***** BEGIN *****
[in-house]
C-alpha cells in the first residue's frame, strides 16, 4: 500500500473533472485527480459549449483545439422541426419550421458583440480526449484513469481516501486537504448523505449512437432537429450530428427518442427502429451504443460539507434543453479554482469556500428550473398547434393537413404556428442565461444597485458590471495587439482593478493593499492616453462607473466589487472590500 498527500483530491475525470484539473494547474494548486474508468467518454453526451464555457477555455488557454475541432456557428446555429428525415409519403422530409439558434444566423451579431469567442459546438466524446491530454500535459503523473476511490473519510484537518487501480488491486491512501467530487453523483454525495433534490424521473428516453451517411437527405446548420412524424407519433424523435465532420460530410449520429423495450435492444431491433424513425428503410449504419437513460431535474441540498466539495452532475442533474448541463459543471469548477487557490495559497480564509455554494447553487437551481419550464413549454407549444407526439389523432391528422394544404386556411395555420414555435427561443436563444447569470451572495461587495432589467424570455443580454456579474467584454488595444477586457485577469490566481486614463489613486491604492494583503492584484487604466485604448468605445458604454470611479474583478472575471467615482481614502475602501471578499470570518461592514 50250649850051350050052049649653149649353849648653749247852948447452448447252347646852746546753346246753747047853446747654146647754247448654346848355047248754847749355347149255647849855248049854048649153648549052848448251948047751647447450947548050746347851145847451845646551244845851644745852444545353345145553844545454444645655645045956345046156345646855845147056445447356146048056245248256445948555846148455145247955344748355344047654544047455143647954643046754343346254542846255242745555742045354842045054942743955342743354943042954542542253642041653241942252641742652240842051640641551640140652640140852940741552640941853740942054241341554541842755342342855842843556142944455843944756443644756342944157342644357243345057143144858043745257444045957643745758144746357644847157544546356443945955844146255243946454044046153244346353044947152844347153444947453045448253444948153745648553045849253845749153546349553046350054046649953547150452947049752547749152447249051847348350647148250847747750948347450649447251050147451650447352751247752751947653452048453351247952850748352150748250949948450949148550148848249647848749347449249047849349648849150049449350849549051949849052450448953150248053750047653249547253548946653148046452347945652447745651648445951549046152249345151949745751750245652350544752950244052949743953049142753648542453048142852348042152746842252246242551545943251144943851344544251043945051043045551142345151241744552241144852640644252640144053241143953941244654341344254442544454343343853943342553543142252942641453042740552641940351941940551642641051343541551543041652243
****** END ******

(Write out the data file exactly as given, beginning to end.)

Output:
[in-house]
C-alpha cells in the first residue's frame, strides 16, 4: 500500500473533472485527480459549449483545439422541426419550421458583440480526449484513469481516501486537504448523505449512437432537429450530428427518442427502429451504443460539507434543453479554482469556500428550473398547434393537413404556428442565461444597485458590471495587439482593478493593499492616453462607473466589487472590500 498527500483530491475525470484539473494547474494548486474508468467518454453526451464555457477555455488557454475541432456557428446555429428525415409519403422530409439558434444566423451579431469567442459546438466524446491530454500535459503523473476511490473519510484537518487501480488491486491512501467530487453523483454525495433534490424521473428516453451517411437527405446548420412524424407519433424523435465532420460530410449520429423495450435492444431491433424513425428503410449504419437513460431535474441540498466539495452532475442533474448541463459543471469548477487557490495559497480564509455554494447553487437551481419550464413549454407549444407526439389523432391528422394544404386556411395555420414555435427561443436563444447569470451572495461587495432589467424570455443580454456579474467584454488595444477586457485577469490566481486614463489613486491604492494583503492584484487604466485604448468605445458604454470611479474583478472575471467615482481614502475602501471578499470570518461592514 50250649850051350050052049649653149649353849648653749247852948447452448447252347646852746546753346246753747047853446747654146647754247448654346848355047248754847749355347149255647849855248049854048649153648549052848448251948047751647447450947548050746347851145847451845646551244845851644745852444545353345145553844545454444645655645045956345046156345646855845147056445447356146048056245248256445948555846148455145247955344748355344047654544047455143647954643046754343346254542846255242745555742045354842045054942743955342743354943042954542542253642041653241942252641742652240842051640641551640140652640140852940741552640941853740942054241341554541842755342342855842843556142944455843944756443644756342944157342644357243345057143144858043745257444045957643745758144746357644847157544546356443945955844146255243946454044046153244346353044947152844347153444947453045448253444948153745648553045849253845749153546349553046350054046649953547150452947049752547749152447249051847348350647148250847747750948347450649447251050147451650447352751247752751947653452048453351247952850748352150748250949948450949148550148848249647848749347449249047849349648849150049449350849549051949849052450448953150248053750047653249547253548946653148046452347945652447745651648445951549046152249345151949745751750245652350544752950244052949743953049142753648542453048142852348042152746842252246242551545943251144943851344544251043945051043045551142345151241744552241144852640644252640144053241143953941244654341344254442544454343343853943342553543142252942641453042740552641940351941940551642641051343541551543041652243